Morrell enjoyed a lengthy career as a record company promotion man; those are the guys whose job it is to get songs on the radio, or to paraphrase Joni Mitchell, to "stoke the star maker machinery."
This is not a job that's done sitting behind a desk; promo men are always on the move, interacting with radio station music directors and the artists that they are promoting. Here Morell presents a fast read chronicling his tenure with various major labels of the time (1975-80) including Warner Brothers, RCA, 20th Century Fox, Arista and Capitol, peppered with tales of his interactions with the likes of Rod Stewart, Dolly Parton, David Bowie, John Lennon, Jefferson Starship, Hall & Oates, Patti Smith and dozens of other stars as well as lots of acts that never broke through.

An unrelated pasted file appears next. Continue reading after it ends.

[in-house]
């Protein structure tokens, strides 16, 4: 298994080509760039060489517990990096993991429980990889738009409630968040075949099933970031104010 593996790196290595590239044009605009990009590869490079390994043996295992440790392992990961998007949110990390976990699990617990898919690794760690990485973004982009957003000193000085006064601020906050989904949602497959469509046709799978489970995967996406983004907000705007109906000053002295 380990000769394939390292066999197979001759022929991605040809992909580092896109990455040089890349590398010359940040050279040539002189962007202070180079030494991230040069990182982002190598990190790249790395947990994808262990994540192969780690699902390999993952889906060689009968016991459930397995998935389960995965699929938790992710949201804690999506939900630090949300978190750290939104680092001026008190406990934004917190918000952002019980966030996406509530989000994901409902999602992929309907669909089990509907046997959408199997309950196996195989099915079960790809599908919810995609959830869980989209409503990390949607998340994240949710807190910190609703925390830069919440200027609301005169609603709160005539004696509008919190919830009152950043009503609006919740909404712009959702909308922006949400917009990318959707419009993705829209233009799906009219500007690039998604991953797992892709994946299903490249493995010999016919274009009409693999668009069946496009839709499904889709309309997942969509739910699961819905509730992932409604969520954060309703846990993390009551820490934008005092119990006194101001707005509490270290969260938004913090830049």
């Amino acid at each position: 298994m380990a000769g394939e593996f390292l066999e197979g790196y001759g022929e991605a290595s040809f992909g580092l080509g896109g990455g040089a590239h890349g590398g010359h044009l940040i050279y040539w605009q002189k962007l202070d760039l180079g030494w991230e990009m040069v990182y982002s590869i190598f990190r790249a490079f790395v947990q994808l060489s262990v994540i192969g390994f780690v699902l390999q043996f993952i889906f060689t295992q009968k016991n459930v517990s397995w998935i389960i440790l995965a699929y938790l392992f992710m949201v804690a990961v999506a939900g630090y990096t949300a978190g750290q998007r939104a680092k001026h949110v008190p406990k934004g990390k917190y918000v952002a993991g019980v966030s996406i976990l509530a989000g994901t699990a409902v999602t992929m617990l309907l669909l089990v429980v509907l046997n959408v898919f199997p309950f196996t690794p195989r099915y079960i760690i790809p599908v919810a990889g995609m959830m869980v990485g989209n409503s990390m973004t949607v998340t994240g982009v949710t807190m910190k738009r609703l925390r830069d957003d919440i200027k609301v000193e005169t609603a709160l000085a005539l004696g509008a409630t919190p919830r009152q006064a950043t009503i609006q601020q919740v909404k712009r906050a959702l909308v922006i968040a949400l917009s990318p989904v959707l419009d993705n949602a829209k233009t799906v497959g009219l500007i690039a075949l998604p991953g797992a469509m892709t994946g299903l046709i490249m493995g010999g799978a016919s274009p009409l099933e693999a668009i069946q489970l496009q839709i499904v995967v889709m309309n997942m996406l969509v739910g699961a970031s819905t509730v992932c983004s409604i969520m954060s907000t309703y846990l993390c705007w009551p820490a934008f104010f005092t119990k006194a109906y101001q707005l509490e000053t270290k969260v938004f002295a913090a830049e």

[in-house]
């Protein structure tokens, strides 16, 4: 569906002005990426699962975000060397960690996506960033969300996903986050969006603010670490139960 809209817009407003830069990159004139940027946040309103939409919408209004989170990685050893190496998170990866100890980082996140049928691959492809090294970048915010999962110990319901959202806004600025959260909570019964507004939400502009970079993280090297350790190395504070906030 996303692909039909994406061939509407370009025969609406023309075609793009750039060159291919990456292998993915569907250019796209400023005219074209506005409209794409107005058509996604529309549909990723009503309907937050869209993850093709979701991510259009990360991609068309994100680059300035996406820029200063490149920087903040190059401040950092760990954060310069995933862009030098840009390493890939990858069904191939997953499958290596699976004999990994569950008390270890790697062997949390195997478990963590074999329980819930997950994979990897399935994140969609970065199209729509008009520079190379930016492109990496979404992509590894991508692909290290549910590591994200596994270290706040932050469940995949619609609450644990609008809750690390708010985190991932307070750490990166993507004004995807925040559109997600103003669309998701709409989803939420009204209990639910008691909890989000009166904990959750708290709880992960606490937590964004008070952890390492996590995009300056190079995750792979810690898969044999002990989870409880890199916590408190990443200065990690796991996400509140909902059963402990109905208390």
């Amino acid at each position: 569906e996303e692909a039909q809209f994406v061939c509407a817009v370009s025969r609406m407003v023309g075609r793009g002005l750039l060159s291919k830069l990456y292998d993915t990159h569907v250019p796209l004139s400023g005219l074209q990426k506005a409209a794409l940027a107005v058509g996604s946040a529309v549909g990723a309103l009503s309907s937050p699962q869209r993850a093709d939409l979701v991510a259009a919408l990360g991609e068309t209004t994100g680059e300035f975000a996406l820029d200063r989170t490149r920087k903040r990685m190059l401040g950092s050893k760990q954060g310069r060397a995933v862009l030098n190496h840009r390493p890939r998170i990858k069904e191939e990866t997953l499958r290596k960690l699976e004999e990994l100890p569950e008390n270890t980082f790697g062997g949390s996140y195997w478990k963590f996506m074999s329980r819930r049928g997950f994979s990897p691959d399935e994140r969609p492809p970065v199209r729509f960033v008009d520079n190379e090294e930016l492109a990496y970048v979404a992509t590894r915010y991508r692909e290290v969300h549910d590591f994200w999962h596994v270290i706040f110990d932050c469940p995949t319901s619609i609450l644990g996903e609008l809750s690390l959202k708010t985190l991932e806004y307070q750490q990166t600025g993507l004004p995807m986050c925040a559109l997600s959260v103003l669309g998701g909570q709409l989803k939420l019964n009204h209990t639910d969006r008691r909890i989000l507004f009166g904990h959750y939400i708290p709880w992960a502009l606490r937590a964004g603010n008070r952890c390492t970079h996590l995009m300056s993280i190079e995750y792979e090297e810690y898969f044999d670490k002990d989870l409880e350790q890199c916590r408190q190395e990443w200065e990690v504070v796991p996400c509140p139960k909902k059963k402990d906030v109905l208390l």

The book weaves a vivid picture of the ups and downs and ins and outs of the life of a promo man, so readers that generally know nothing about that career choice going in will have a pretty good understanding of the job by the end of the book.
Morrell's writing style is relaxed in such a way that the fun he had back in the day easily translates to the reader, who'll be regaled with stories about Lou Reed being cool and Lou Reed being a snot, Phil Spector being standoffish but then surprising Morrell with a respectful letter, smoking weed with John Denver, and having a toot with Mick Jagger.
Morrell presents things in a positive light here most of the time, even when things are going wrong, but the gloves come off in the chapters that recall his days with Arista where label honcho Clive Davis is portrayed as an out-of-touch and obnoxious dumbass.
While there have been lots of changes in the way things are done since this era bygone by 40-years, Morrell is still active as an independent promotion man and hopefully the forthcoming volumes of his memoir series will be as much fun as this "Volume 3" is. Order it here.